President Barack Obama’s Afghanistan strategy is looking eerily similar to the approach former President George W. Bush employed in his effort to remake Iraq. Through a combination of increased military muscle, diplomatic pressure, reconstruction aid, and support from friends and allies, the Obama administration hopes to end the scourge of al-Qaeda and the Taliban and usher in a future of peace and democratic governance in Afghanistan.
Although Obama has rhetorically repudiated the “global war on terror,” his Afghan – more precisely, Afghanistan-Pakistan, or Af-Pak – strategy has the look of déjà vu all over again.
Candidate Obama properly criticized the Bush administration for diverting the nation’s energy and resources to Iraq, a country that had nothing to do with 9/11, instead of defeating al-Qaeda in Afghanistan. The invasion of Iraq was a strategic error of colossal proportions, and the United States is still paying the price for that tragic folly in taxpayer dollars and in the loss of American lives, now in excess of 4200. President Obama is attempting to correct that strategic blunder by taking the fight against the terrorists who attacked the United States to the right battlefield. Unfortunately, this otherwise intelligent change of course is coming seven years late. Just as he has decided to terminate America’s involvement in Iraq at the end of 2010, his presidency and the country’s interests would be better served by planning the same exit strategy in Afghanistan.
In the first place, the planned strategy of military search-and-destroy and political pacification will require a costly and prolonged campaign, just the sort of thing a new president with an economic crisis on his hands and an ambitious reform agenda would want to avoid. President Hamid Karzai’s corrupt and ineffectual leadership aside, it is fanciful to think that Afghanistan is likely to be anything but the lawless, ungovernable assemblage of warring tribes that historically have fiercely resisted external influence. Great Britain twice failed in the nineteenth century to control Afghanistan. Soviet Russia fared no better a century later.
Stealing a page from the Bush playbook in Iraq, Obama is planning to surge an additional 17,000 combat troops. But the addition of reinforcements will not be sufficient to defeat al-Qaeda and the Taliban so long as the militants can take refuge in the sanctuaries of the Federally Administered Tribal Areas (FATA) of Pakistan and in the adjoining Balochistan and Northwest Frontier Province. Washington’s appeals to the government in Islamabad to help root out the militants have been futile thus far. Not only did the Pakistani Army offer little resistance to Taliban encroachment in the Swat Valley, it signed a truce that ensured their control of the area. In the past week, the Taliban have expanded their influence, ensconcing themselves in Buner, a district only 60 miles north of Islamabad.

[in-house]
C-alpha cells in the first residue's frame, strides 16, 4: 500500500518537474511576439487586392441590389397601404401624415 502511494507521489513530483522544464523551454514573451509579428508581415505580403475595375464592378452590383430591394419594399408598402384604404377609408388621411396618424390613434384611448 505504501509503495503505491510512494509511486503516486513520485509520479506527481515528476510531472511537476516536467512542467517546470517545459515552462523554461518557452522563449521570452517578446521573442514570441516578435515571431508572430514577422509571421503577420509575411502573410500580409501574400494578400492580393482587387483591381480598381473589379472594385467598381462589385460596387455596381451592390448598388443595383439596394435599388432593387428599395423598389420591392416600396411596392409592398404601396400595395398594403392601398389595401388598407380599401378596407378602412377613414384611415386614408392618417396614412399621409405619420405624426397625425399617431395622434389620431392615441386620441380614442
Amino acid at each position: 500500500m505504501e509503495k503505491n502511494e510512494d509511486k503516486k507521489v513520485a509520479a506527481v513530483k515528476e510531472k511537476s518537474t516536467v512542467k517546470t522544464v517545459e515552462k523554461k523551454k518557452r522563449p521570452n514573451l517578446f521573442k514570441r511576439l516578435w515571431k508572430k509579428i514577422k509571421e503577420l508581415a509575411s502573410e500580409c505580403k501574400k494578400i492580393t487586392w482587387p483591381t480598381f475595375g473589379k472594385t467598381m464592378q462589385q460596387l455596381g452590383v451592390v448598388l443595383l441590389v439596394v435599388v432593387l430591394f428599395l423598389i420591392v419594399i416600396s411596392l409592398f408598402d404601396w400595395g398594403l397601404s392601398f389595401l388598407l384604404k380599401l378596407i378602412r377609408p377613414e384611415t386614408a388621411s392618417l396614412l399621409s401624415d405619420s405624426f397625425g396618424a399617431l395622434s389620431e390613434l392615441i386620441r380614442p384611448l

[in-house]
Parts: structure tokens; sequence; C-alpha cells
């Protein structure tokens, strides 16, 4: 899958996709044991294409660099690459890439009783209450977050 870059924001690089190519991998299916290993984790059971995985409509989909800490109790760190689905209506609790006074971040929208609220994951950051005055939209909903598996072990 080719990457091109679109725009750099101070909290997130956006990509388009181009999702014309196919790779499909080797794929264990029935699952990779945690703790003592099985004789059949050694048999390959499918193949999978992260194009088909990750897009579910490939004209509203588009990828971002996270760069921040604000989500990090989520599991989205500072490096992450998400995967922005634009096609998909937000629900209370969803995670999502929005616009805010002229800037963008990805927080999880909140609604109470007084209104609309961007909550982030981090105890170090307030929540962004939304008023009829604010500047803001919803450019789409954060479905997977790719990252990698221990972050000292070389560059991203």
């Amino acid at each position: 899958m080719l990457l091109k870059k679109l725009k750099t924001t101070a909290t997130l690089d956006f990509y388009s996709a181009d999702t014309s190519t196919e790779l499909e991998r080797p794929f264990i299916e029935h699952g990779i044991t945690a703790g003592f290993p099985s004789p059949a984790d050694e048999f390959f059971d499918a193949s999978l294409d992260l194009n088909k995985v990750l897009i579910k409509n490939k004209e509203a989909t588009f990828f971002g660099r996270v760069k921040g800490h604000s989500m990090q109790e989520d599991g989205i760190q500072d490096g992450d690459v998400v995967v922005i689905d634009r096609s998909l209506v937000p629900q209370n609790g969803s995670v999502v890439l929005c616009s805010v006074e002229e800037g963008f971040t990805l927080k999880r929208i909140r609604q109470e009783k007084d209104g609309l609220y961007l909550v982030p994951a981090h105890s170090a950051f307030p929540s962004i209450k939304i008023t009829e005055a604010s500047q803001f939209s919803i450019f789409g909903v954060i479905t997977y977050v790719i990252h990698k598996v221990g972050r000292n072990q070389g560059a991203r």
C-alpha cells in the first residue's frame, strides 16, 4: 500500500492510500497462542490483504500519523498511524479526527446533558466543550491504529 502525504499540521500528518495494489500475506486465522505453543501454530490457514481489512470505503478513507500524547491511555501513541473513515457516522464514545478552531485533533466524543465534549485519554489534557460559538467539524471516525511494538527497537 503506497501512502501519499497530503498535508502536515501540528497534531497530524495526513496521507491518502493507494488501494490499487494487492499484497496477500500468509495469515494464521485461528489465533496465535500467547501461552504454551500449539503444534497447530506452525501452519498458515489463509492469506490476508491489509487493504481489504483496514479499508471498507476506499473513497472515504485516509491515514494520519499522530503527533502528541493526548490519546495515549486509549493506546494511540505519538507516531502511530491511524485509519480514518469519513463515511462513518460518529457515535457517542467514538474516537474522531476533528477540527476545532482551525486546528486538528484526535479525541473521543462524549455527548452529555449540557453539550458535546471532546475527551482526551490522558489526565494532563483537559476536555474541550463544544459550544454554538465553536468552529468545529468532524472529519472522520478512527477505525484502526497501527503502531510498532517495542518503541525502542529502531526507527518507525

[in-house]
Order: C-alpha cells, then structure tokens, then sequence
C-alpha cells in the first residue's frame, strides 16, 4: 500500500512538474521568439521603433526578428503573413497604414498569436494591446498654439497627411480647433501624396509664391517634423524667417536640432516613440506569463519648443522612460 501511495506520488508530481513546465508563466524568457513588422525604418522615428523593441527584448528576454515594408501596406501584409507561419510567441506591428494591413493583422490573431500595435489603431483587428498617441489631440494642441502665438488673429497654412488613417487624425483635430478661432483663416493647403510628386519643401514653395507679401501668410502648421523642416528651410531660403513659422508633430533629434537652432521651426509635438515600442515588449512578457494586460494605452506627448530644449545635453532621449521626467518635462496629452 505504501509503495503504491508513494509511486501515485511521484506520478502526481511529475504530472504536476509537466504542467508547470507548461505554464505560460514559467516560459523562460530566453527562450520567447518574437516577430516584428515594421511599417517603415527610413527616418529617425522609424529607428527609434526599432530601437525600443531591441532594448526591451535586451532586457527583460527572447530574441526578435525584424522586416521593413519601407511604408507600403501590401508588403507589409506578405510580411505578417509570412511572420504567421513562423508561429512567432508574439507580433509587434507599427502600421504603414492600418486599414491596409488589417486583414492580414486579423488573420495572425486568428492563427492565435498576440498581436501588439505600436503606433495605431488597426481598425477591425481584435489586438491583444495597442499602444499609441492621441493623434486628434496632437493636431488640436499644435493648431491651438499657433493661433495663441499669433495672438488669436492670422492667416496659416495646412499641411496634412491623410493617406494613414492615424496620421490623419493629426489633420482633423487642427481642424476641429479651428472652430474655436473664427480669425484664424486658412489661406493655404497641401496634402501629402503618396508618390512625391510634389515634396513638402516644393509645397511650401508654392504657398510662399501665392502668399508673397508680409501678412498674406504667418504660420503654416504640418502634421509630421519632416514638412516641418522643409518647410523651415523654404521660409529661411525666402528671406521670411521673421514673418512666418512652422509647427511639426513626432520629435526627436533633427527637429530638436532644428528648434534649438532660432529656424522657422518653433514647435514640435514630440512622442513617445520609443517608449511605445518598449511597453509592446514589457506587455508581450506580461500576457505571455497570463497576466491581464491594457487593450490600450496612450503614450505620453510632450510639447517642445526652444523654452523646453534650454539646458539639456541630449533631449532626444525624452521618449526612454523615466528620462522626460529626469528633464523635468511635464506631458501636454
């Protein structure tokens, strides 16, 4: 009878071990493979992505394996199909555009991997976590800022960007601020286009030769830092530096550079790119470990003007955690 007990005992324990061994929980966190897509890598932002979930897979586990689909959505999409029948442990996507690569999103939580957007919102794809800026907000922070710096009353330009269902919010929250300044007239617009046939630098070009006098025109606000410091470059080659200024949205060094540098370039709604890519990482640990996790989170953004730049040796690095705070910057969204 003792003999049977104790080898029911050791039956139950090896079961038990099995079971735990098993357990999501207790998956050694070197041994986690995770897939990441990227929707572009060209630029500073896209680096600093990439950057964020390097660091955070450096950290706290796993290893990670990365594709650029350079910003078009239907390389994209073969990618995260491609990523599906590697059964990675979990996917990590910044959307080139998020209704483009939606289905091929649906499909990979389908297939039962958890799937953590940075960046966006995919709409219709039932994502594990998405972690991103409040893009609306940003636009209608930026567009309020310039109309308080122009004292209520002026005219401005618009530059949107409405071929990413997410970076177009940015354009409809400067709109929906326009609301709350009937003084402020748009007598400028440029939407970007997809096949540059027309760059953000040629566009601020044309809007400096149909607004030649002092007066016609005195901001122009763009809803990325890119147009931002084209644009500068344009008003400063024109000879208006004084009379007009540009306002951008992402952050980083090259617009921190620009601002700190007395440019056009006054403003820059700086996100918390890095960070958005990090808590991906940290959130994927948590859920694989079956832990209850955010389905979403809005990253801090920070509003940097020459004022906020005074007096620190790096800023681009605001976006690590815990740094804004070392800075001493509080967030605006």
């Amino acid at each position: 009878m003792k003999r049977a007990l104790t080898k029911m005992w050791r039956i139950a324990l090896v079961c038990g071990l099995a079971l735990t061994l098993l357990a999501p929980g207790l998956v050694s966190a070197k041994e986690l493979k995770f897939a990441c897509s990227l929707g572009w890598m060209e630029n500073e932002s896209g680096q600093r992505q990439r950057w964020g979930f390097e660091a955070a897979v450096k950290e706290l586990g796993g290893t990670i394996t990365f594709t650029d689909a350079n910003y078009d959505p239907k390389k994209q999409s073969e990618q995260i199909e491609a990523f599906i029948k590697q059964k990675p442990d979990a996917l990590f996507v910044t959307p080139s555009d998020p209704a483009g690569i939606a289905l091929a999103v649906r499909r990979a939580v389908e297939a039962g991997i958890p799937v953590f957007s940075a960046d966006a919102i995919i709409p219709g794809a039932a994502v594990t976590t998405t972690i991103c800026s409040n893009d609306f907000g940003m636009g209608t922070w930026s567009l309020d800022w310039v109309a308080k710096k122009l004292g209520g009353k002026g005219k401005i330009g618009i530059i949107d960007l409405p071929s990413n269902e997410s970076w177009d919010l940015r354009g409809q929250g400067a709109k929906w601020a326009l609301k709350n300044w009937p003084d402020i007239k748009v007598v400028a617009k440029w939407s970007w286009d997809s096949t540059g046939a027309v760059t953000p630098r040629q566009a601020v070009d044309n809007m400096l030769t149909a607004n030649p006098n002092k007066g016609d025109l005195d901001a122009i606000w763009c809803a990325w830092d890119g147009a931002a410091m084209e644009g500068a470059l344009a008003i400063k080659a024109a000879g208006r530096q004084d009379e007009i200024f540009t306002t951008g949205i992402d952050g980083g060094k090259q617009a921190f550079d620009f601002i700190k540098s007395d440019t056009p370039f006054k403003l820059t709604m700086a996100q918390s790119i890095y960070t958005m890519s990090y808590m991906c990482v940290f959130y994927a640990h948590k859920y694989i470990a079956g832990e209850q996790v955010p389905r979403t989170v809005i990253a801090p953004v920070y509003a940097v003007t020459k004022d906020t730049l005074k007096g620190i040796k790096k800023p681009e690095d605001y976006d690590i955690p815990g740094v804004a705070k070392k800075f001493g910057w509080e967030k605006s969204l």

Senior US officials – Secretary of State Hillary Clinton and her special Af-Pak envoy Richard Holbrooke, Secretary of Defense Robert Gates, and Chairman of the Joint Chiefs of Staff Michael Mullen – have warned the Pakistani government that its passivity endangers US policy in Afghanistan. No doubt they will join Obama in exhorting Pakistani President Asif Ali Zardari to take aggressive action against the insurgency when he visits Washington on May 6. Zardari is likely to offer reassurances, if only to ensure continued receipt of US aid, and he will probably point to the military’s recent clash with the militants in a district west of the Swat Valley as an illustration of his government’s earnest. For a variety of reasons, however, Pakistan’s support of America’s Af-Pak strategy is more likely to be honored in the breach than the observance.